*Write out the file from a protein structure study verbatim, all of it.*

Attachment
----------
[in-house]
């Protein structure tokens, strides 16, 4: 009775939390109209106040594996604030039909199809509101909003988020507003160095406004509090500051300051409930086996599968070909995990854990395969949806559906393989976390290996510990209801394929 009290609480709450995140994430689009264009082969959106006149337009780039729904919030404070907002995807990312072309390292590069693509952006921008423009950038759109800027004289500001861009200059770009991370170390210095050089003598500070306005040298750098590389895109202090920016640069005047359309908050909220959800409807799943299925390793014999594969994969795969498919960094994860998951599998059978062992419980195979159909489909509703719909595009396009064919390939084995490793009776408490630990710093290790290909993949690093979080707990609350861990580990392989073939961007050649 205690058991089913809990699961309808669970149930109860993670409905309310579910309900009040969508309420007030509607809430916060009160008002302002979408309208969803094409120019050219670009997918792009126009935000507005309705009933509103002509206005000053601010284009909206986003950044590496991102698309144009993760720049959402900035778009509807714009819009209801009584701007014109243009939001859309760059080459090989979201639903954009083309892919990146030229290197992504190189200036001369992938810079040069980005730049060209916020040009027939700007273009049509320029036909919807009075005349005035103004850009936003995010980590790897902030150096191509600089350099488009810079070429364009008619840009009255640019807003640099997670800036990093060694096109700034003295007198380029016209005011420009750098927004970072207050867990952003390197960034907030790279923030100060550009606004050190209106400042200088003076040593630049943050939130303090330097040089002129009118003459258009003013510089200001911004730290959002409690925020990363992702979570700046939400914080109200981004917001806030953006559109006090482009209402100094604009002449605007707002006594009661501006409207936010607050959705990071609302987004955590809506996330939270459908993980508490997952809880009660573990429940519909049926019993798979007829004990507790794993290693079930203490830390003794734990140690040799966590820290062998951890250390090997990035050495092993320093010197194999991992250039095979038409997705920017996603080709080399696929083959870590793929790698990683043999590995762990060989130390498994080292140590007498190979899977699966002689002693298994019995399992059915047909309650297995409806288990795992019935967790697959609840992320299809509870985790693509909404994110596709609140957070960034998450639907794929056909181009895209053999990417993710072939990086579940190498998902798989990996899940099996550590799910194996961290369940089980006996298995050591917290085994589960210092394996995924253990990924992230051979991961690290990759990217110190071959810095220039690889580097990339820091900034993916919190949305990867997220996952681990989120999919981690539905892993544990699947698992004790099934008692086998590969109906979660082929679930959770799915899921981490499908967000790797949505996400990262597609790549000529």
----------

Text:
[in-house]
């Protein structure tokens, strides 16, 4: 009775939390109209106040594996604030039909199809509101909003988020507003160095406004509090500051300051409930086996599968070909995990854990395969949806559906393989976390290996510990209801394929 009290609480709450995140994430689009264009082969959106006149337009780039729904919030404070907002995807990312072309390292590069693509952006921008423009950038759109800027004289500001861009200059770009991370170390210095050089003598500070306005040298750098590389895109202090920016640069005047359309908050909220959800409807799943299925390793014999594969994969795969498919960094994860998951599998059978062992419980195979159909489909509703719909595009396009064919390939084995490793009776408490630990710093290790290909993949690093979080707990609350861990580990392989073939961007050649 205690058991089913809990699961309808669970149930109860993670409905309310579910309900009040969508309420007030509607809430916060009160008002302002979408309208969803094409120019050219670009997918792009126009935000507005309705009933509103002509206005000053601010284009909206986003950044590496991102698309144009993760720049959402900035778009509807714009819009209801009584701007014109243009939001859309760059080459090989979201639903954009083309892919990146030229290197992504190189200036001369992938810079040069980005730049060209916020040009027939700007273009049509320029036909919807009075005349005035103004850009936003995010980590790897902030150096191509600089350099488009810079070429364009008619840009009255640019807003640099997670800036990093060694096109700034003295007198380029016209005011420009750098927004970072207050867990952003390197960034907030790279923030100060550009606004050190209106400042200088003076040593630049943050939130303090330097040089002129009118003459258009003013510089200001911004730290959002409690925020990363992702979570700046939400914080109200981004917001806030953006559109006090482009209402100094604009002449605007707002006594009661501006409207936010607050959705990071609302987004955590809506996330939270459908993980508490997952809880009660573990429940519909049926019993798979007829004990507790794993290693079930203490830390003794734990140690040799966590820290062998951890250390090997990035050495092993320093010197194999991992250039095979038409997705920017996603080709080399696929083959870590793929790698990683043999590995762990060989130390498994080292140590007498190979899977699966002689002693298994019995399992059915047909309650297995409806288990795992019935967790697959609840992320299809509870985790693509909404994110596709609140957070960034998450639907794929056909181009895209053999990417993710072939990086579940190498998902798989990996899940099996550590799910194996961290369940089980006996298995050591917290085994589960210092394996995924253990990924992230051979991961690290990759990217110190071959810095220039690889580097990339820091900034993916919190949305990867997220996952681990989120999919981690539905892993544990699947698992004790099934008692086998590969109906979660082929679930959770799915899921981490499908967000790797949505996400990262597609790549000529």